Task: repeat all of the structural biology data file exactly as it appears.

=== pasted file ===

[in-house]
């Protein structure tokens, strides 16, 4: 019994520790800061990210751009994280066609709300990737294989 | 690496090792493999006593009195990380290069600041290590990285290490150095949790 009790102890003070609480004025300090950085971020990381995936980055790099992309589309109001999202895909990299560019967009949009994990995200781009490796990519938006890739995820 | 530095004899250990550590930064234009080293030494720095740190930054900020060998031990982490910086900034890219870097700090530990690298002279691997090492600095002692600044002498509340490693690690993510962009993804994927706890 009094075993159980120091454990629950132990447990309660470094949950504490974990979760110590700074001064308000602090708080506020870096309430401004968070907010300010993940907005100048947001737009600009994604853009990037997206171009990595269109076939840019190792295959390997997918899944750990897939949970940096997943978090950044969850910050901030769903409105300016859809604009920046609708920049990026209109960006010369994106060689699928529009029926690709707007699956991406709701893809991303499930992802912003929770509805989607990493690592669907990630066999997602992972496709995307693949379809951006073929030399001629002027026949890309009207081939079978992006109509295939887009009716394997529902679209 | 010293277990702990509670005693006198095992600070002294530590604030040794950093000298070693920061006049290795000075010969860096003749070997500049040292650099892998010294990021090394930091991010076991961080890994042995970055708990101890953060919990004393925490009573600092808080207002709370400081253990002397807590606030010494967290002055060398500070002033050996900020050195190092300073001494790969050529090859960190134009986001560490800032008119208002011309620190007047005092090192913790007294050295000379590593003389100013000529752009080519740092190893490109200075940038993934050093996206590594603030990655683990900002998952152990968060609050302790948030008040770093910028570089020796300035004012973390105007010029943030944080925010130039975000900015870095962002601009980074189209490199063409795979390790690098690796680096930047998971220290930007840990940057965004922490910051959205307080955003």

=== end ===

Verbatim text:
[in-house]
């Protein structure tokens, strides 16, 4: 019994520790800061990210751009994280066609709300990737294989 | 690496090792493999006593009195990380290069600041290590990285290490150095949790 009790102890003070609480004025300090950085971020990381995936980055790099992309589309109001999202895909990299560019967009949009994990995200781009490796990519938006890739995820 | 530095004899250990550590930064234009080293030494720095740190930054900020060998031990982490910086900034890219870097700090530990690298002279691997090492600095002692600044002498509340490693690690993510962009993804994927706890 009094075993159980120091454990629950132990447990309660470094949950504490974990979760110590700074001064308000602090708080506020870096309430401004968070907010300010993940907005100048947001737009600009994604853009990037997206171009990595269109076939840019190792295959390997997918899944750990897939949970940096997943978090950044969850910050901030769903409105300016859809604009920046609708920049990026209109960006010369994106060689699928529009029926690709707007699956991406709701893809991303499930992802912003929770509805989607990493690592669907990630066999997602992972496709995307693949379809951006073929030399001629002027026949890309009207081939079978992006109509295939887009009716394997529902679209 | 010293277990702990509670005693006198095992600070002294530590604030040794950093000298070693920061006049290795000075010969860096003749070997500049040292650099892998010294990021090394930091991010076991961080890994042995970055708990101890953060919990004393925490009573600092808080207002709370400081253990002397807590606030010494967290002055060398500070002033050996900020050195190092300073001494790969050529090859960190134009986001560490800032008119208002011309620190007047005092090192913790007294050295000379590593003389100013000529752009080519740092190893490109200075940038993934050093996206590594603030990655683990900002998952152990968060609050302790948030008040770093910028570089020796300035004012973390105007010029943030944080925010130039975000900015870095962002601009980074189209490199063409795979390790690098690796680096930047998971220290930007840990940057965004922490910051959205307080955003």